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Pint

Re: We've reached peak fuckwit

You don't need the app to drink the beer - it's so you can rate the beer after you have drunk it and, if you wish, rate the establishment serving it too.

Peak fuckwittery would be using it to rate American laqer in the mistaken belief that that is beer...

If American tech is used to design or make that chip, you better not ship it to Huawei, warns Uncle Sam

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Re: Also Microsoft

Werdsmith said "The average brexiter hasn’t got a clue what Maastricht was about and is more concerned about the other languages spoken in his local B&M Bargains,"

Perhaps you could enlighten us as to what Maastricht was really about then, werdsmith? And where you get the idea most Leave voters are racists - that is what you are alluding at with your comment about "other languages", right? Although I suspect Twitter or Facebook might be better platforms for that sort of one-sided "discussion" (bordering on propaganda)...

Oracle to take IT out of the equation for HR, ship prebuilt metrics, KPIs to analyse carbon-based lifeforms

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We wouldn't be called a 'Human Resource' if we weren't meant to be strip-mined.

The old Personnel departments were (usually) there to help the Personnel in the company.

Human Resources departments are there to help the company get the maximum out of the personnel.

Coronavirus didn't hurt UK broadband speeds in March. Call of Duty: Modern Warfare, on the other hand...

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Just curious.

BT claimed a load of between 35% to 60% then an increase of 90% - so does that mean they went to ~66.5% to ~114% load, or 125% to 150% (rated) load?

HPE loses second key exec in as many weeks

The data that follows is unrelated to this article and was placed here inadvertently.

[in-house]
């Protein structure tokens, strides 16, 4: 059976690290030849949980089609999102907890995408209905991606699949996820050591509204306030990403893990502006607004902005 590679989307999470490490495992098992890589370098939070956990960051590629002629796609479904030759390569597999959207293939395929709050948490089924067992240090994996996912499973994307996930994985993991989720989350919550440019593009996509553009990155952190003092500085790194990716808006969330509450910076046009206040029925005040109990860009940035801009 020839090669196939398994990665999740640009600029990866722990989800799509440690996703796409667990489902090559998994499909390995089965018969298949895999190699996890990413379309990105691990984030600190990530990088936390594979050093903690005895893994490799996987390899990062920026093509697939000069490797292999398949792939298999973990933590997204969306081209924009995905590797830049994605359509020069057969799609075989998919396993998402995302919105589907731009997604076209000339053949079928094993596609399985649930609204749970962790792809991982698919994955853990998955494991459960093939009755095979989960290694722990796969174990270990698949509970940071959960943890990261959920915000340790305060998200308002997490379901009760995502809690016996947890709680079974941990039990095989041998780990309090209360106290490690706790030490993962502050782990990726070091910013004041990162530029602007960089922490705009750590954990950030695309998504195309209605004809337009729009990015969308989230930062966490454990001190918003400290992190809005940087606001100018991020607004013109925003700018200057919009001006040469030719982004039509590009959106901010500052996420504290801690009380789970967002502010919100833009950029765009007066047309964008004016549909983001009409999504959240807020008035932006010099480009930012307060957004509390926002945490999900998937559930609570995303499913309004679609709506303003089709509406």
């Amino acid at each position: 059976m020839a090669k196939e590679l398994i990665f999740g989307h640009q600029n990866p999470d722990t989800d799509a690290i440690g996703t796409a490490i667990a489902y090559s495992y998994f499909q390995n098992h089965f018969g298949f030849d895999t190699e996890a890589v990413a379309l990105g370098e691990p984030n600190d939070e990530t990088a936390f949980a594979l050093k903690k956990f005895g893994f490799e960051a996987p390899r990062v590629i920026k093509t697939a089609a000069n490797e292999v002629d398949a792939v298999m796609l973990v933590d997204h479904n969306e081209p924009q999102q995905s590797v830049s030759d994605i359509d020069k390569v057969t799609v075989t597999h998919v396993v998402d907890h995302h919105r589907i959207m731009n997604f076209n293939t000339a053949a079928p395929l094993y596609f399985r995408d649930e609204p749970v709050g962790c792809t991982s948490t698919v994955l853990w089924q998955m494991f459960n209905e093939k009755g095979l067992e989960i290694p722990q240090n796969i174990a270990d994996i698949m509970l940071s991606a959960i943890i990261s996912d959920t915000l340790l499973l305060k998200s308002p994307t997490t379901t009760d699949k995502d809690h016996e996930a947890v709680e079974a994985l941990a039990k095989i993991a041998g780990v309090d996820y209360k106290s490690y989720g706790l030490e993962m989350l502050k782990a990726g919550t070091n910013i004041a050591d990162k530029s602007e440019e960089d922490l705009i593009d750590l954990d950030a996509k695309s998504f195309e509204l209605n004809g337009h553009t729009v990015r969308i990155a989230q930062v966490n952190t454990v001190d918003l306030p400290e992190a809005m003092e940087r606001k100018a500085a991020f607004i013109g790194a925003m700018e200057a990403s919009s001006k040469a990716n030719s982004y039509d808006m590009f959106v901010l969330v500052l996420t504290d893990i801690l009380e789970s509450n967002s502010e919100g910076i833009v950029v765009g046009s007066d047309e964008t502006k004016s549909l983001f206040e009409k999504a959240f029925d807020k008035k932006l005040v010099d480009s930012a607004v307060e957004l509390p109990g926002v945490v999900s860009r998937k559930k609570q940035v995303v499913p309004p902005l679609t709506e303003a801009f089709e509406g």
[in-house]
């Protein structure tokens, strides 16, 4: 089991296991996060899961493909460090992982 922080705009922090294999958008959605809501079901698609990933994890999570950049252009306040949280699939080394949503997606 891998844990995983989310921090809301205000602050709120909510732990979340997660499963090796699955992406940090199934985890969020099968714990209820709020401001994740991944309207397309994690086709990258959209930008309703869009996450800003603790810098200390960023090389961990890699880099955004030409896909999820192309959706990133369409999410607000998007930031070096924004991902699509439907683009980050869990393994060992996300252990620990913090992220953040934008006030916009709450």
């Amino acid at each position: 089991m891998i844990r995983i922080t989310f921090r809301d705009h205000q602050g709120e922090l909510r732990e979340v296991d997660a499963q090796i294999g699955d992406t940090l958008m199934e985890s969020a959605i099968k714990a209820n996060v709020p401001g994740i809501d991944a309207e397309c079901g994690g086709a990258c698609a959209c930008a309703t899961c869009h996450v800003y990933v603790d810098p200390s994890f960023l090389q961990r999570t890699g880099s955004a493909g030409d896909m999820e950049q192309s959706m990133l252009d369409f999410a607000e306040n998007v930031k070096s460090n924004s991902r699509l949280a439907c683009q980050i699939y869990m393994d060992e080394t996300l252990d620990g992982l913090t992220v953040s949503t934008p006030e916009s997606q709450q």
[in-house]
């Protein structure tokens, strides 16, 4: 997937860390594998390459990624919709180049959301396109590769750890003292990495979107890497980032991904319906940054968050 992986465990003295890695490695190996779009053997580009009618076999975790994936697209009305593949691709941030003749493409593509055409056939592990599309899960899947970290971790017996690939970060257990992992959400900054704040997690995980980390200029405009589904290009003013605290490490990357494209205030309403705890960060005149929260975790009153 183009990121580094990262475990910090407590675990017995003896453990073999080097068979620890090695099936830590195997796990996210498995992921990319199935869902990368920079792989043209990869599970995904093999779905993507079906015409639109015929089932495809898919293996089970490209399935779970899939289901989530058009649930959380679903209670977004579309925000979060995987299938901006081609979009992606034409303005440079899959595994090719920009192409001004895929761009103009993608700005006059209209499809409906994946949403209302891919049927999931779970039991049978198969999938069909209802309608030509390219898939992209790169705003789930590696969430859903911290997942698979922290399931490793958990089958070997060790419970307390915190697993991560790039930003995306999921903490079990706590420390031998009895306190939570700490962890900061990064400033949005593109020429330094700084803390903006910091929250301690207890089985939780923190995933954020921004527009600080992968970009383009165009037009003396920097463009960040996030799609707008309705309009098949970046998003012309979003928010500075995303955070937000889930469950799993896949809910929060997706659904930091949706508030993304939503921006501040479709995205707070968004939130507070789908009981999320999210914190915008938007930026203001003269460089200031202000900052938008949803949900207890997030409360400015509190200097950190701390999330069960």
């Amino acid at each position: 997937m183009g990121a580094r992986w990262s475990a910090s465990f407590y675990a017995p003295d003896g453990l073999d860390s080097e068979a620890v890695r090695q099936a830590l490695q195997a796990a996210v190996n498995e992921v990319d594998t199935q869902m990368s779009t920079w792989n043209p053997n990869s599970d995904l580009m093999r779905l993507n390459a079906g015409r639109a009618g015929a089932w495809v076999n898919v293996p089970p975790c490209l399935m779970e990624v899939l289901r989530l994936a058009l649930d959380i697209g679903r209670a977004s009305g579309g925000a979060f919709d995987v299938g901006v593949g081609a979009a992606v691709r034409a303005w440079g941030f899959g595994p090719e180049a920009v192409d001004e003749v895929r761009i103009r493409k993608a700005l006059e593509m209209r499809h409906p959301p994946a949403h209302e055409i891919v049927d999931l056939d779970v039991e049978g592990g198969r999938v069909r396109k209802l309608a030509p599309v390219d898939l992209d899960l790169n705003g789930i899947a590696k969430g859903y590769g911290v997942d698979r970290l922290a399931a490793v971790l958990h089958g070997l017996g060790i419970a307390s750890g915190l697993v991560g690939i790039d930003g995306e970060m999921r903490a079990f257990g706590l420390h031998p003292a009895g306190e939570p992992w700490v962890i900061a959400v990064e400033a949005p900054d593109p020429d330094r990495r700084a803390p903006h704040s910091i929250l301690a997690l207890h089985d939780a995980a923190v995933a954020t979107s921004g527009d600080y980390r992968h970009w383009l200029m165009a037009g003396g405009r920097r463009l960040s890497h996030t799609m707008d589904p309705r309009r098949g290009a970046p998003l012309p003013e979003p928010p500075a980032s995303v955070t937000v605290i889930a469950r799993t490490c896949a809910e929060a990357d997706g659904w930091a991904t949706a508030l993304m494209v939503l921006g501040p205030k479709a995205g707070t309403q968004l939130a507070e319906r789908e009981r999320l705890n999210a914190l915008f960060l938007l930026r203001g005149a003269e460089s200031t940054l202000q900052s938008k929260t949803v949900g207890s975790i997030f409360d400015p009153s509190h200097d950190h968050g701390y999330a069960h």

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Coat

Re: How Sad

This is more like lowering haystacks from the decks of the Lusitania...

There's a towel in one of these pockets...

ICANN finally halts $1.1bn sale of .org registry, says it's 'the right thing to do' after months of controversy

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Re: Now charities are doomed to never turn a profit.

I think that was kind of the point - Yes Me's post seems to imply that allowing a secretive "organisation" with 2 "employees" and 1 previous ICANN chief as the brains behind it to own the registry would be the only way anyone with a .org address could be trusted, so that post was showing what a crock that idea was...

UK snubs Apple-Google coronavirus app API, insists on British control of data, promises to protect privacy

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Re: Difficult choice

And don't forget the Patriot Act. Whilst I don't have any particular reason to fear the US Government snooping on everything I do and everywhere I go, it doesn't mean I want to give the information to American companies who could be "forced" to hand the data over because US.Gov says so, any more than I want to give the information to our own mob.

Nineteen mysterious invaders from another Solar System spotted hanging around the outside edge of ours

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Alien

Dammit Wargle, I told you the ships were parked too damn close!

What, you didn't realise 6 small black ones could look like 1 big white one? Or 19 small black one could look like a Scout patrol?

Royal Navy nuclear submarine captain rapped for letting crew throw shoreside BBQ party